Not only is it one of the oldest quarries in Canada — with roots going back to the 1900s — the Acton quarry has become Ontario’s first quarry to be certified by the Cornerstone Standards Council.
The council is a non-profit, multi-stakeholder agency whose mission is to improve the environment by developing certification standards for the siting and operations of pits and quarries.
Earlier this year, it awarded the certification to the Dufferin Aggregates-owned quarry after a third-party independent auditing firm concluded the quarry adheres to all seven principles of the council’s Responsible Aggregate Standard.
Some of those principles include compliance with all laws, community consultation, environmental site stewardship and resource efficiency and conservation.
Dufferin Aggregates parent company and council member CRH Canada Group Inc. was one of the first firms to express interest in certification. While it paid for the auditing process, the company had no say in the selection of the auditing firm, says Cornerstone Standards Council executive director Nicholas Schulz.
Consisting of a pre-assessment in August and then a full three-day audit in November, the audit was an intensive inspection and monitoring of every aspect of the quarry’s operation, says CRH Canada’s property, planning and approvals director, Kevin Mitchell.
"They (the auditors) took an awful lot of information, took a site tour, interviewed our employees, and interviewed our neighbours, but we don’t know who they were," says Mitchell, referring to the rural property owners who live near and adjacent the quarry.
Located on the outskirts of the community of Acton in the Town of Halton Hills, the quarry is a 220-hectare property producing between one- and three-million tonnes of aggregate annually.
"In recent years it has been more like one million tonnes, as we have been slowing down," says Mitchell, explaining the current licensed quarry only has one year of life left before it is mined out.
An application to expand the quarry by 65 hectares to the north and south, which would produce about 38 tonnes per year, has been approved by five different agencies following an application process which first commenced in 2008. However, there were objections to the expansion and that will be the subject a joint-board hearing in June, he says.
There are 30 full-time on-site employees, a figure that doesn’t include management and other personnel at CRH’s head office in Concord who are involved in its operation in one way or another. Similar to most quarries, the aggregate is trucked to market by independent haulers hired either by the quarry or its customers, he says.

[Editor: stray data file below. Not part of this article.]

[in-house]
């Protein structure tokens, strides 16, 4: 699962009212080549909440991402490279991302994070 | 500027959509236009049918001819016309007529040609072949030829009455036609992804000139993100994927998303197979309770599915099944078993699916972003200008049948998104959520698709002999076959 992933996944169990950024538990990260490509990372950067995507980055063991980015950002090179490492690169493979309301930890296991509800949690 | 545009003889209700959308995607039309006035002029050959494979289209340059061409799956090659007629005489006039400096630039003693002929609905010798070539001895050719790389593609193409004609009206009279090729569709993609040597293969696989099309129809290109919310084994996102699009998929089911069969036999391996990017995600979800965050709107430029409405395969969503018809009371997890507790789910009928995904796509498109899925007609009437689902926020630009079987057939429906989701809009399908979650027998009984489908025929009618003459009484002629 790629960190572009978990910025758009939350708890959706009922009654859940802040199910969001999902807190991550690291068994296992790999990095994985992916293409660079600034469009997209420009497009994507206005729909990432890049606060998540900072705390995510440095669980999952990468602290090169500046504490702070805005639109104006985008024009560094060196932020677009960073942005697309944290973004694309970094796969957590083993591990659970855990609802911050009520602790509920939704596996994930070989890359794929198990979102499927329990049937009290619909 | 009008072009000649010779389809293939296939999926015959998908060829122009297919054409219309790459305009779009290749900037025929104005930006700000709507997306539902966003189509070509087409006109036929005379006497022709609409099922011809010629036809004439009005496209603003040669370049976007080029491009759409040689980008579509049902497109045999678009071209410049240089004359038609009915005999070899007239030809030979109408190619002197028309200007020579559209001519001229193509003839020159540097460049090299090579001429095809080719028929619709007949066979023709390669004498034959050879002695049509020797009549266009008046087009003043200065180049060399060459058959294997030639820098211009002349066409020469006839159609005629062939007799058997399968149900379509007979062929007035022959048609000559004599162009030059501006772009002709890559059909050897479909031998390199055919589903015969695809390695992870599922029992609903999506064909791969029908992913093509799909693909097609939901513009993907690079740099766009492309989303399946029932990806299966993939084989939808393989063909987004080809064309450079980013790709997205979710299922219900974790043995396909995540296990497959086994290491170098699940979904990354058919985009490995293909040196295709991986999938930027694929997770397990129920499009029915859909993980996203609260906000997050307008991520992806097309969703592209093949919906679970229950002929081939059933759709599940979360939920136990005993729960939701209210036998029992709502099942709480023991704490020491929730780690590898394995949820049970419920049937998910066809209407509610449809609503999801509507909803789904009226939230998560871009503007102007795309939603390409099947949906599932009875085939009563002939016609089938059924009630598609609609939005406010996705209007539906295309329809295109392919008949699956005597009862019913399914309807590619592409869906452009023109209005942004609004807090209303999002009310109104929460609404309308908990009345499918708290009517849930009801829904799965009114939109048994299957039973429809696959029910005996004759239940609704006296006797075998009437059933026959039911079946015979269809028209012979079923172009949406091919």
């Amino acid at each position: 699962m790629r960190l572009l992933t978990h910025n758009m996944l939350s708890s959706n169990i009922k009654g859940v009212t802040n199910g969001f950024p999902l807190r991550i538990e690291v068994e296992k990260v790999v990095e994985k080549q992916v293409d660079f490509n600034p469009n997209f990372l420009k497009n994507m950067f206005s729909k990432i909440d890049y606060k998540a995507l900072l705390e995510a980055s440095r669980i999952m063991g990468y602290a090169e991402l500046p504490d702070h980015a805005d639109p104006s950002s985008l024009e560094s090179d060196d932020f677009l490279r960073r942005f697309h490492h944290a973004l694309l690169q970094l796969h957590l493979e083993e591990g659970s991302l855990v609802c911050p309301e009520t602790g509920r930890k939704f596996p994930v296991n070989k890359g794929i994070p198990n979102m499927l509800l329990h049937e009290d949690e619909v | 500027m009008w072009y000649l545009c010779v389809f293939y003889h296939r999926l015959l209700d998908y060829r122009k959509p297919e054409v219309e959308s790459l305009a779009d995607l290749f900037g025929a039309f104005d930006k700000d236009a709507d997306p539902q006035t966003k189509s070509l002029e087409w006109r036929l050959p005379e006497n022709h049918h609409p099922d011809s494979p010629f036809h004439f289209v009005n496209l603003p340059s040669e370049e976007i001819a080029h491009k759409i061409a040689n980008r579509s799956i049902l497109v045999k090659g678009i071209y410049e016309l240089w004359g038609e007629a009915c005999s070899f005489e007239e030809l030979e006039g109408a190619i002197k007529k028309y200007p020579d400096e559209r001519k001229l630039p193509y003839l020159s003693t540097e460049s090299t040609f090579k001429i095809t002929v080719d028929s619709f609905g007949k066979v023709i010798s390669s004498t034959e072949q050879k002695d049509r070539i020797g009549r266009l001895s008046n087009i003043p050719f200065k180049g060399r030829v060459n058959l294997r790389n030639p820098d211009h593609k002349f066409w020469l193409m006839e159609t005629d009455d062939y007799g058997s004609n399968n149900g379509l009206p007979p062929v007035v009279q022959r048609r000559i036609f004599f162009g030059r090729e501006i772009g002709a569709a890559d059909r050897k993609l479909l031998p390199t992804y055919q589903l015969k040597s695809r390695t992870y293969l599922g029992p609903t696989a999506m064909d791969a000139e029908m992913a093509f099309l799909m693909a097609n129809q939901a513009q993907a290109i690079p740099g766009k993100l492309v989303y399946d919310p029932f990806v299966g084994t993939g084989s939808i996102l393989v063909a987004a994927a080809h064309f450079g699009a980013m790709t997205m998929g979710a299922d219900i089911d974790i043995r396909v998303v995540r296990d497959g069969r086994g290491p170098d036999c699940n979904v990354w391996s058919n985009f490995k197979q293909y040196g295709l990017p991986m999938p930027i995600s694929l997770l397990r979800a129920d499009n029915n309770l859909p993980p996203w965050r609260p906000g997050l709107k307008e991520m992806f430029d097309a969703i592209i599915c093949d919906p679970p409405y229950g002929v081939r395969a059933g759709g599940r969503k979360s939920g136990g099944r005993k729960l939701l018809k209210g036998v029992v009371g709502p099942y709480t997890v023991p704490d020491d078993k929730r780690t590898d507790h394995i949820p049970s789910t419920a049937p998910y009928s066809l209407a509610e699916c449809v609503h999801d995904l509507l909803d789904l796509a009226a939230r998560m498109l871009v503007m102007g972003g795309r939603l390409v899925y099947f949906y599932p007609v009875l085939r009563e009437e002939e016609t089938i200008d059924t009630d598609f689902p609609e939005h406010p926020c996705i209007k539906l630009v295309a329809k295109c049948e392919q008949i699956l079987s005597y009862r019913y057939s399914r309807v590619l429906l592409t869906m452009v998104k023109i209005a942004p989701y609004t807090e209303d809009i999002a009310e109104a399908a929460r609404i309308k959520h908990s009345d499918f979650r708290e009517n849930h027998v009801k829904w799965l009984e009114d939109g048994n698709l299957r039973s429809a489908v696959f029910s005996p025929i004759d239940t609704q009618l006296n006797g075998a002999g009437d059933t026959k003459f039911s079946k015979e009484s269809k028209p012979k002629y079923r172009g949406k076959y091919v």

As Mitchell describes it, the quarry was meeting most of the seven principles of the Responsible Aggregate Standard long before it was implemented. Since 2000 it has sponsored Earth Day events which have included tree planting by Boy Scouts in areas that have been deforested and are now being rehabilitated.
Another example is a community liaison committee that meets four times a year to discuss operational issues. If there are any neighbourhood complaints, each is addressed separately rather than bundled with others, he says.
In other cases, the quarry has made an extra effort to meet the principles, most notably one that emphasizes respect for Aboriginal groups and engaging with them on proposed aggregate operations. Even though there are no First Nations groups in the immediate Acton area, the quarry has conducted site tours for two different groups, the Six Nations of the Grand River and the Mississaugas of the New Credit First Nation.
"They were very interested in the operation."
One of the members of the panel that drafted the Standard was Paul General of the Six Nations.
"There are a lot of good quarry operators in Ontario, but this gives them something to strive for," says Mitchell when asked to explain the importance of the certification and the council’s Responsible Aggregate Standard.
Considering that 50 per cent of the aggregate produced in Ontario is used for public sector projects, municipalities may use the standard as a "scorecard" when considering aggregate applications, he adds.
What should the construction industry think of the certification?
"We would like to think they would want to deal with an aggregate producer which has been certified as operating in a responsible manner," he says.
And that’s what the Cornerstone Standards Council is hoping for, Schulz explains.
Formed in 2012 and comprised of a balance of environmental, non-profit and industry groups, the council unveiled the standard in early 2015 after three years of work by the drafting panel. Comprised of members as diverse as Environmental Defence, the Ministry of Natural Resources and the Miller Group, the panel receives more than 2,000 comments from more than 100 individuals during the consultation.
The council is now looking for participation by other quarries. Long-term tentative plans include possibly taking the program nationwide and extending it to include post-extraction producers such as concrete and asphalt manufacturers, says Schulz.